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News: COVID-19 prompts upgrades, additional precautions for Roane State's dental hygiene program
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News: COVID-19 prompts upgrades, additional precautions for Roane State's dental hygiene program

Dental hygiene program director Melinda Gill helps Roane State student Natasha McNeil into the mandatory garb she wears while working with patients. Still to be put on: a hair covering and a face shield.

Dental hygiene program director Melinda Gill helps Roane State student Natasha McNeil into the mandatory garb she wears while working with patients. Still to be put on: a hair covering and a face shield.

 

August 27, 2020

By Bob Fowler
Roane State staff writer

In the era of COVID-19, upgrades and extensive precautions have been put in place in Roane State’s dental hygiene program, located in the Coffey-McNally Building on the community college’s Oak Ridge Branch Campus.

During the coronavirus pandemic, dental hygienists find themselves in a work environment that places them at risk of exposure to the virus as they work up close with patients as they exhale tiny droplets potentially containing the virus.

But both Melinda Gill, director of the highly regarded program, and student Natasha McNeil agree: They consider the community college’s dental hygiene clinic, office and classroom some of the safest places around.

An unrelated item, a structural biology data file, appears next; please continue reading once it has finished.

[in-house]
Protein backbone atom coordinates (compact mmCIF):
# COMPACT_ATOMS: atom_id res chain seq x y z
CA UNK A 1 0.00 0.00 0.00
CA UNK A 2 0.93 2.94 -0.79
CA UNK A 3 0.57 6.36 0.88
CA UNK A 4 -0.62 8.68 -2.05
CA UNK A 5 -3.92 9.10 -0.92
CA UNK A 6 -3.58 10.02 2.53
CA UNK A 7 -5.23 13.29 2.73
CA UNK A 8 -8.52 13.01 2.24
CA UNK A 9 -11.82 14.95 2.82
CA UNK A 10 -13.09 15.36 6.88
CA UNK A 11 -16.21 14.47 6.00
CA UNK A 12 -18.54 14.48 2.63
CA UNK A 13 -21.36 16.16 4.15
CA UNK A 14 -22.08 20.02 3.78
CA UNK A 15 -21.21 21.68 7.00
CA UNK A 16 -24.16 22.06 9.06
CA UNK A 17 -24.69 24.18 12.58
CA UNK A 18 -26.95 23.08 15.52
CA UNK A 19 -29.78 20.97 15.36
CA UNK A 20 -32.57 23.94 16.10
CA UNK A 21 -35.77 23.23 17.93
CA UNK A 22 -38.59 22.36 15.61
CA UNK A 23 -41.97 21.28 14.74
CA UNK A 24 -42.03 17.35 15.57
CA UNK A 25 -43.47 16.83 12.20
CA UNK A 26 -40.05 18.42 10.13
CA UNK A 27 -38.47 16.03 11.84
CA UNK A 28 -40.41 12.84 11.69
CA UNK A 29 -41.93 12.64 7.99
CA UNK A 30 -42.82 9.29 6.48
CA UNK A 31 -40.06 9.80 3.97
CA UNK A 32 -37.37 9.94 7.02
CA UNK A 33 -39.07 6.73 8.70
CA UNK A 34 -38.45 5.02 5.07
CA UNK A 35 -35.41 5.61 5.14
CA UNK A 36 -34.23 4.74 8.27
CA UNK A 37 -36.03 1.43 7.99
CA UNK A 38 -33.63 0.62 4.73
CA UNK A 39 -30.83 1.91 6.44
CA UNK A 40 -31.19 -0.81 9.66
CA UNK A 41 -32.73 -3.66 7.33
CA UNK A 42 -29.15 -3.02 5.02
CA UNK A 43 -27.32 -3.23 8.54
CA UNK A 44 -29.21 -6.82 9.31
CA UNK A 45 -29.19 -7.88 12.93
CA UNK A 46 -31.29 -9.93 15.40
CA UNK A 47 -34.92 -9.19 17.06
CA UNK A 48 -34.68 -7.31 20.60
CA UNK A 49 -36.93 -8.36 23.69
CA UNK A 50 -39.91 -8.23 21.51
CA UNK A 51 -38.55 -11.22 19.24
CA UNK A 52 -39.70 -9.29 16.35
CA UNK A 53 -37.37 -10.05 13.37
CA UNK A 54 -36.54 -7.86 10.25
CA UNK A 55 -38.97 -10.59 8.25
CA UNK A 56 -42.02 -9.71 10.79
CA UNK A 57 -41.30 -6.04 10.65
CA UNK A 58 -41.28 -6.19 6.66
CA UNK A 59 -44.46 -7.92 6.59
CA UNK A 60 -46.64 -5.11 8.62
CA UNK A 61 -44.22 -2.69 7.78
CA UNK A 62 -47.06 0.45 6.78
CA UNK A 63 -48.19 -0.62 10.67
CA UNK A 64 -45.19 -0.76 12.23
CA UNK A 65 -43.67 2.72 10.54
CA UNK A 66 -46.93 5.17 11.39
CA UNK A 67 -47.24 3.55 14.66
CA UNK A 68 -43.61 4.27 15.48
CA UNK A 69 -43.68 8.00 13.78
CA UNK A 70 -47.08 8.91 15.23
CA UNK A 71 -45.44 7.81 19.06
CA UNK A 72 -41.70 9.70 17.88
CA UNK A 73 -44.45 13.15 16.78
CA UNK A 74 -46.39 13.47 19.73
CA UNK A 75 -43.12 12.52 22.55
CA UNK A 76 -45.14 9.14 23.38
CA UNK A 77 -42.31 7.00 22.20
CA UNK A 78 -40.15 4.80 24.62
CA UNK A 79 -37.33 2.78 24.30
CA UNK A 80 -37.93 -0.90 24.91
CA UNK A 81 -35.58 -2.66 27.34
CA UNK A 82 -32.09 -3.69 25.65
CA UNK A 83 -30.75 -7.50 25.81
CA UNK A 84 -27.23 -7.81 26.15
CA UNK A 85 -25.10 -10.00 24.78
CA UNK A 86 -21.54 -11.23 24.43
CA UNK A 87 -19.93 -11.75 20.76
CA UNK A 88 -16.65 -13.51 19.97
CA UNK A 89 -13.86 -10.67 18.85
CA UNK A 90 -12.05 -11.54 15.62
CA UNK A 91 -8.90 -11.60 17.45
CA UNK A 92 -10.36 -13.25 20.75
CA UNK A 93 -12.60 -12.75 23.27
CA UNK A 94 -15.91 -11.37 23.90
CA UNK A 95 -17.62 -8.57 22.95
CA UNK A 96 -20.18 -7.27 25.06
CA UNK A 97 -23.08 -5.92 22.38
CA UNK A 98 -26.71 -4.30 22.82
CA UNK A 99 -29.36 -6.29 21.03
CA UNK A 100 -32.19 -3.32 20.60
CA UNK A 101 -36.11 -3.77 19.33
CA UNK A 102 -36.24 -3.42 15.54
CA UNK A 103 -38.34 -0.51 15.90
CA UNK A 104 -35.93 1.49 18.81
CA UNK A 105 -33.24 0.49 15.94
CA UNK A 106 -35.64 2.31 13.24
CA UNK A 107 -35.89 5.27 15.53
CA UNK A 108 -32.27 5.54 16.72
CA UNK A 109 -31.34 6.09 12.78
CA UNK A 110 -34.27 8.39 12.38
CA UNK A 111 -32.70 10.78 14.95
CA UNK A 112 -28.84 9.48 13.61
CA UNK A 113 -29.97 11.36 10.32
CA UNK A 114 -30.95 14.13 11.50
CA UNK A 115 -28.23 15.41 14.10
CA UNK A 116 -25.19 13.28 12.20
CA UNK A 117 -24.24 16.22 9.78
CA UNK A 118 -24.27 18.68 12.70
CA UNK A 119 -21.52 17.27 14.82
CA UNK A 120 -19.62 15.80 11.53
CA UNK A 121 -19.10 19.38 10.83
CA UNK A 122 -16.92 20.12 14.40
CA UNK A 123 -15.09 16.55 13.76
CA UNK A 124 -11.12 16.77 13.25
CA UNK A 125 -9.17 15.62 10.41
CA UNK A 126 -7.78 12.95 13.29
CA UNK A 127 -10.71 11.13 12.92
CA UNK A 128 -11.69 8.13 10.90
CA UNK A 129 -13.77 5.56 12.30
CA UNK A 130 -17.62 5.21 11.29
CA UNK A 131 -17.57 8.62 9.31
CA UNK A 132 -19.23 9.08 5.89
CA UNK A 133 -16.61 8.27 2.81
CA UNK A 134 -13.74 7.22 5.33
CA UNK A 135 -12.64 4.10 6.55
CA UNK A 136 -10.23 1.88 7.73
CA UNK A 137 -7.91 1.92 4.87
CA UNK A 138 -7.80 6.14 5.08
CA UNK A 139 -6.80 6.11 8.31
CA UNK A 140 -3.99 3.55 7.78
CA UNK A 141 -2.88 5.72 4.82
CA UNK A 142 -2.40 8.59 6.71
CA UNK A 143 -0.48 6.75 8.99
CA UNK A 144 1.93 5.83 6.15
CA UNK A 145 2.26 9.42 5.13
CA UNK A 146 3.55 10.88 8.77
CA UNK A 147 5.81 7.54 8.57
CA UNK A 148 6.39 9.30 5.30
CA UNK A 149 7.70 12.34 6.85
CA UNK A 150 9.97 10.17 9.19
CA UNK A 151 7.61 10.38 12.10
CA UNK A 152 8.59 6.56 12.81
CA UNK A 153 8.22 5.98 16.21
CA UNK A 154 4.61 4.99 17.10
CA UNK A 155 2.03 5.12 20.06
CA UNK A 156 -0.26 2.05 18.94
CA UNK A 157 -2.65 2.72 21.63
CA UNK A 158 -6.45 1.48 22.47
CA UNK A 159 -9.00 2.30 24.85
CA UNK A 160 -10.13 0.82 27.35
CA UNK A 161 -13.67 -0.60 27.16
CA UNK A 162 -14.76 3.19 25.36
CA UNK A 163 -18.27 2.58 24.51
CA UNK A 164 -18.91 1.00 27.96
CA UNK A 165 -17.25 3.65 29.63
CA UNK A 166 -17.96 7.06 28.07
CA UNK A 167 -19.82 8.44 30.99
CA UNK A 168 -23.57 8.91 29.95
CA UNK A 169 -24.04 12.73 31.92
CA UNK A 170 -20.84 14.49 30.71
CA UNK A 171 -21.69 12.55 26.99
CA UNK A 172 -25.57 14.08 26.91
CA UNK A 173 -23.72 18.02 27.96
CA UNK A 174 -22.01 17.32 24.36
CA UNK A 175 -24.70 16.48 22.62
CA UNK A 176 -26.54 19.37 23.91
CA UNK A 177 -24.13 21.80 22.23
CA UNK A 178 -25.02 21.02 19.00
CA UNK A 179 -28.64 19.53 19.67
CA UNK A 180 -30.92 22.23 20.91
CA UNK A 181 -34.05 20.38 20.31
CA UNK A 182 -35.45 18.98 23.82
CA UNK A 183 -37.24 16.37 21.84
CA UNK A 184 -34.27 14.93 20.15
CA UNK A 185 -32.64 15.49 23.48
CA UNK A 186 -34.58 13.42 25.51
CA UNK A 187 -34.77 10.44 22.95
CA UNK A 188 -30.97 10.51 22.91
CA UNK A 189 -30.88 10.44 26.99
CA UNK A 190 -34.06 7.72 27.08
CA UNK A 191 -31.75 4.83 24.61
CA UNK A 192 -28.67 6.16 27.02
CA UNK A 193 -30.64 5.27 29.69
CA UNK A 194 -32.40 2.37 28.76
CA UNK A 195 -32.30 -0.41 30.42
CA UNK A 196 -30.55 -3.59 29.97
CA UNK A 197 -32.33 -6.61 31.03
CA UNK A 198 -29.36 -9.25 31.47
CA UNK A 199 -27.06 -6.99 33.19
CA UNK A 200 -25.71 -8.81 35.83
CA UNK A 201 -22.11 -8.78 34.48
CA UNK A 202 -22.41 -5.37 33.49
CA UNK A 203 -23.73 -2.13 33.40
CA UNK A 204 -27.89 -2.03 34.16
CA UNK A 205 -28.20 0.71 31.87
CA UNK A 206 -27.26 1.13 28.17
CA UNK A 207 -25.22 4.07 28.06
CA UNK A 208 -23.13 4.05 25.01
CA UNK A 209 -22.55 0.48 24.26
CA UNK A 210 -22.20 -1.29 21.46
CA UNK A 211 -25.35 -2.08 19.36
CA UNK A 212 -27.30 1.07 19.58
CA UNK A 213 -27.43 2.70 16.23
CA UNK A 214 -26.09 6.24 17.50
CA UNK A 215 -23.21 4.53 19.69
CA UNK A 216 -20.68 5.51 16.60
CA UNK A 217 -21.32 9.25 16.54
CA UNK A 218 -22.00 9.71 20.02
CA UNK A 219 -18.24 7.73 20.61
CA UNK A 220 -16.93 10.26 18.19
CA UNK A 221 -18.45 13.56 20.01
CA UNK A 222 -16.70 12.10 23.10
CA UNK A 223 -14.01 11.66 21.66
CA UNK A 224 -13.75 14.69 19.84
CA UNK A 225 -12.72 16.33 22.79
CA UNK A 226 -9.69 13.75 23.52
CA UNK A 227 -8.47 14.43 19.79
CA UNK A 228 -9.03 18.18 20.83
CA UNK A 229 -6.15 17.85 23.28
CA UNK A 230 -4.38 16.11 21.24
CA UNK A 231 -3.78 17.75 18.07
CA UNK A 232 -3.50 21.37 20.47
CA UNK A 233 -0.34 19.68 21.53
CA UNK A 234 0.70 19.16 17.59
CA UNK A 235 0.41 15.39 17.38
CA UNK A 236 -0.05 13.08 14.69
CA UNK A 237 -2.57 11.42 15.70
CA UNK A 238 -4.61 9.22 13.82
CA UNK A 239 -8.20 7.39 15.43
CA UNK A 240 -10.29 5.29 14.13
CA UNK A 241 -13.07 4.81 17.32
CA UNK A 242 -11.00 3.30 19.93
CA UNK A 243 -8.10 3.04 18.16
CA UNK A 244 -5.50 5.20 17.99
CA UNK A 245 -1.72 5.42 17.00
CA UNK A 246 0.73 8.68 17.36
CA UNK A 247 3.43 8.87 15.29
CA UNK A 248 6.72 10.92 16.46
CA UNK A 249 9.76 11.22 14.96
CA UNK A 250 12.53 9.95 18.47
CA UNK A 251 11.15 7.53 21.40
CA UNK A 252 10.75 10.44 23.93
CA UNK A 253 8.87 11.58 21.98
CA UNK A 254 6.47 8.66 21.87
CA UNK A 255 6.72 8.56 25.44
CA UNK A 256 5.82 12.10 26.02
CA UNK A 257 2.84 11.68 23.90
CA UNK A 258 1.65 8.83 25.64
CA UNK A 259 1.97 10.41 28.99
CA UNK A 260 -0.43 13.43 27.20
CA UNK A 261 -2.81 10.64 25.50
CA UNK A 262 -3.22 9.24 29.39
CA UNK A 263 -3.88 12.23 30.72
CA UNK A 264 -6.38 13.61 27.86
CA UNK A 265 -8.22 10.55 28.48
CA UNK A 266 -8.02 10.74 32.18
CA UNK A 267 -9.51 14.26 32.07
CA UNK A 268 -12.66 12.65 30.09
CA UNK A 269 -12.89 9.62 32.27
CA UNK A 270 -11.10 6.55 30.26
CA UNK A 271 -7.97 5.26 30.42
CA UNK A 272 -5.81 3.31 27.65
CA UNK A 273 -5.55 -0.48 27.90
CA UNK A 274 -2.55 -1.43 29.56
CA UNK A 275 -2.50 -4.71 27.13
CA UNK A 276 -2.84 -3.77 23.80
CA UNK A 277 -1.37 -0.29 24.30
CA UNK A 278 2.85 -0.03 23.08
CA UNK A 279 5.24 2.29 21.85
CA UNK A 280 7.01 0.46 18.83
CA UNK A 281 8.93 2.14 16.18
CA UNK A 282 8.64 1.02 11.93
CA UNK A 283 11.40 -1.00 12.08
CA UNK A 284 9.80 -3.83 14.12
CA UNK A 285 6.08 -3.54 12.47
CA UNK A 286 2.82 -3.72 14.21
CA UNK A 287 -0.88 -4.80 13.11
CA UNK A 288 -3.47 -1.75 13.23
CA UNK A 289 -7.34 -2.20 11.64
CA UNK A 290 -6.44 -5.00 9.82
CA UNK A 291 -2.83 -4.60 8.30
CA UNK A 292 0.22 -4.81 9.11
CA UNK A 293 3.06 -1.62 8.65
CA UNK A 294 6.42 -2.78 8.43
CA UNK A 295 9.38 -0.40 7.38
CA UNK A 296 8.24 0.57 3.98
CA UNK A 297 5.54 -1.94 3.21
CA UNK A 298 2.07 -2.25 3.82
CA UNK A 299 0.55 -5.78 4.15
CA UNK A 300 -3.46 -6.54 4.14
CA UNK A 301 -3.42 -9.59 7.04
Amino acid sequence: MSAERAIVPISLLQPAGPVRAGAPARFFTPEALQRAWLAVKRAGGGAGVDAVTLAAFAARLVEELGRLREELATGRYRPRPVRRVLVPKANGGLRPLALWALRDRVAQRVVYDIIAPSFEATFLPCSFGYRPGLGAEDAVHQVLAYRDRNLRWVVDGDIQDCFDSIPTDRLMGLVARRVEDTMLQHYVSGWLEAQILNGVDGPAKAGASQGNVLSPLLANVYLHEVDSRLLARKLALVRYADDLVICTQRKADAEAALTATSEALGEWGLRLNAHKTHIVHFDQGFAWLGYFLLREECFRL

Gill said she began preparing for the changes prescribed by the Centers for Disease Control in late March as the coronavirus spread globally. “We developed additional and new protocols,” she said. “I’ve been constantly working on this since spring break.”

Now, with the upgrades and renovations nearing completion, “I feel like we’re very safe,” Natasha said. She modeled the personal protective equipment now mandatory for students, faculty and staff. Those outfits include Level 3 face masks, face shields, gloves, a disposable gown covering scrubs, hair coverings, and special footwear that’s not taken home.

Temperatures of dental hygiene students, faculty and dental hygiene patients are taken daily with touchless scanners, and bottles of hand sanitizer are readily available throughout the dental hygiene department’s offices, reception area, classroom and operatories. There’s also a hand-washing policy that’s strictly enforced.

It’s in the dental clinic operatories – the areas where dentists and hygienists work with patients – that upgrades and changes are most apparent.

Walls separating those areas have been extended from floor to ceiling, air purifiers are in use, and special high-volume evacuator systems called Purevacs are used to reduce aerosols during procedures in each operatory. Each operatory also has its own air vent.

Final renovations will include a door between the reception area/office and the dental clinic and virus-killing ultraviolet lights placed into the air conditioning air handler. Tempered glass dividers between students in the dental lab have also been placed.

Even the way the program serves the public during fall and spring semesters, with low-cost dental cleaning procedures that serve as hands-on training for students, has been changed.

Patients will wait in their vehicles until they are called in by phone or email, have their temperatures taken by touchless scanners before they enter the building, and answer COVID-related questions before they enter the dental hygiene department.

Gill said the changes in her program are likely to become the new normal for dental clinics and dental hygiene curriculums like Roane State’s. “It’s something we have to adopt and get used to for the safety of all involved,” she said.

Even with the pandemic, Gill said she’s seen an increase in inquiries from potential students about the Roane State dental hygiene program, which she said is well regarded in the region.

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